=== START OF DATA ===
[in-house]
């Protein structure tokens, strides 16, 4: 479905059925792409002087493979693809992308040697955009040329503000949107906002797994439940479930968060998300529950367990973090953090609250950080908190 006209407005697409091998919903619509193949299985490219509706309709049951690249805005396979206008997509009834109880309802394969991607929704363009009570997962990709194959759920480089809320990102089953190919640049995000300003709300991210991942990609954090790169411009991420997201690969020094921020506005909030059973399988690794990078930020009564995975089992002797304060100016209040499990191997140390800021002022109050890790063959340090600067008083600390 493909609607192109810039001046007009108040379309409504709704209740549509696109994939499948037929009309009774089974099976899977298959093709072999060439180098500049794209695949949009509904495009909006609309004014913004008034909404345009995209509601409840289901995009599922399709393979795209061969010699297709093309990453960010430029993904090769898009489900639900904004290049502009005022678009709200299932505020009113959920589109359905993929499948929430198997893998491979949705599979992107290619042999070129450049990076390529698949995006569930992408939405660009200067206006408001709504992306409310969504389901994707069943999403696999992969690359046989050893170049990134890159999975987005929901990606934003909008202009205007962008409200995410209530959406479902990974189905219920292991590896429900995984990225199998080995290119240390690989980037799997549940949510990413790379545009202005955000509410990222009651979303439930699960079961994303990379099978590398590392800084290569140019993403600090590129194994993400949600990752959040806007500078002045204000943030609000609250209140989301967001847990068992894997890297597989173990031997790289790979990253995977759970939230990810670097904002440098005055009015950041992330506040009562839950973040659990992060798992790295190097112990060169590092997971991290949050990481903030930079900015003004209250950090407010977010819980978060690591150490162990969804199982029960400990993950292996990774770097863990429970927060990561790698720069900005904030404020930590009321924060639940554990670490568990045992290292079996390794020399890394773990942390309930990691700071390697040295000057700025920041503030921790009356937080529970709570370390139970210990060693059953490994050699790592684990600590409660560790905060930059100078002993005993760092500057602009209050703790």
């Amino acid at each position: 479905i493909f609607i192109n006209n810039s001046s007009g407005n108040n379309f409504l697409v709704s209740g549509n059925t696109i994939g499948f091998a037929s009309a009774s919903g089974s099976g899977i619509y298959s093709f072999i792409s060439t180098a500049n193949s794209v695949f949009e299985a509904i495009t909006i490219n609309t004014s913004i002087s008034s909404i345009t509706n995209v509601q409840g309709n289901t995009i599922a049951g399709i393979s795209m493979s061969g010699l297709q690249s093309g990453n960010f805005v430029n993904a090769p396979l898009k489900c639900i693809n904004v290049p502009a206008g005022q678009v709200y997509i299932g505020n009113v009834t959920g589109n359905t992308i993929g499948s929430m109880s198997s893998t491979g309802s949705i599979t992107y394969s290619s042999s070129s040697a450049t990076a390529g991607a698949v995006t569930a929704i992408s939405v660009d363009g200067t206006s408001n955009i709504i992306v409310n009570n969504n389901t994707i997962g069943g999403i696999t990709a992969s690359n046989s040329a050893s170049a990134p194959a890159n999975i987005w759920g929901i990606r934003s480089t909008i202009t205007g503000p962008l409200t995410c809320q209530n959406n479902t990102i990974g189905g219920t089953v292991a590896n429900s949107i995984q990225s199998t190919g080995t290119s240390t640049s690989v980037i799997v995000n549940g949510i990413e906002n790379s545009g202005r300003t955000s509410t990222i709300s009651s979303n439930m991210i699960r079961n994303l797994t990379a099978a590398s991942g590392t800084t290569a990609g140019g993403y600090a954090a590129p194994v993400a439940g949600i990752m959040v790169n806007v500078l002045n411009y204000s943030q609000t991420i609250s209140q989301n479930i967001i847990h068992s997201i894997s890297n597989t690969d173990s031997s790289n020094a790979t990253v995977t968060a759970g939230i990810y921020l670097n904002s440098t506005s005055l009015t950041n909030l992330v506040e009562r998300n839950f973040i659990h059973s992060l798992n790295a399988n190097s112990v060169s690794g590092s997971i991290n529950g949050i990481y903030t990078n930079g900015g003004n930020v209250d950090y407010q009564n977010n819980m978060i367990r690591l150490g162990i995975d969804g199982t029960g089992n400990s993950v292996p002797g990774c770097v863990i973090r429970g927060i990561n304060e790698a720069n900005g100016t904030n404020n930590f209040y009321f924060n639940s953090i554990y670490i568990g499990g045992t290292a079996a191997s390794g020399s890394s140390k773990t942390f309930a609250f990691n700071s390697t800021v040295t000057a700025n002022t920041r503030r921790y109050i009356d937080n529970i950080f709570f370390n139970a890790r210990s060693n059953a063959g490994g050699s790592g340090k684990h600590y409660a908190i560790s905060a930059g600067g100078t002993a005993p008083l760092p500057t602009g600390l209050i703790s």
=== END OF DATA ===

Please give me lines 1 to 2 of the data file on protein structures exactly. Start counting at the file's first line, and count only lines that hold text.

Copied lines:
[in-house]
């Protein structure tokens, strides 16, 4: 479905059925792409002087493979693809992308040697955009040329503000949107906002797994439940479930968060998300529950367990973090953090609250950080908190 006209407005697409091998919903619509193949299985490219509706309709049951690249805005396979206008997509009834109880309802394969991607929704363009009570997962990709194959759920480089809320990102089953190919640049995000300003709300991210991942990609954090790169411009991420997201690969020094921020506005909030059973399988690794990078930020009564995975089992002797304060100016209040499990191997140390800021002022109050890790063959340090600067008083600390 493909609607192109810039001046007009108040379309409504709704209740549509696109994939499948037929009309009774089974099976899977298959093709072999060439180098500049794209695949949009509904495009909006609309004014913004008034909404345009995209509601409840289901995009599922399709393979795209061969010699297709093309990453960010430029993904090769898009489900639900904004290049502009005022678009709200299932505020009113959920589109359905993929499948929430198997893998491979949705599979992107290619042999070129450049990076390529698949995006569930992408939405660009200067206006408001709504992306409310969504389901994707069943999403696999992969690359046989050893170049990134890159999975987005929901990606934003909008202009205007962008409200995410209530959406479902990974189905219920292991590896429900995984990225199998080995290119240390690989980037799997549940949510990413790379545009202005955000509410990222009651979303439930699960079961994303990379099978590398590392800084290569140019993403600090590129194994993400949600990752959040806007500078002045204000943030609000609250209140989301967001847990068992894997890297597989173990031997790289790979990253995977759970939230990810670097904002440098005055009015950041992330506040009562839950973040659990992060798992790295190097112990060169590092997971991290949050990481903030930079900015003004209250950090407010977010819980978060690591150490162990969804199982029960400990993950292996990774770097863990429970927060990561790698720069900005904030404020930590009321924060639940554990670490568990045992290292079996390794020399890394773990942390309930990691700071390697040295000057700025920041503030921790009356937080529970709570370390139970210990060693059953490994050699790592684990600590409660560790905060930059100078002993005993760092500057602009209050703790």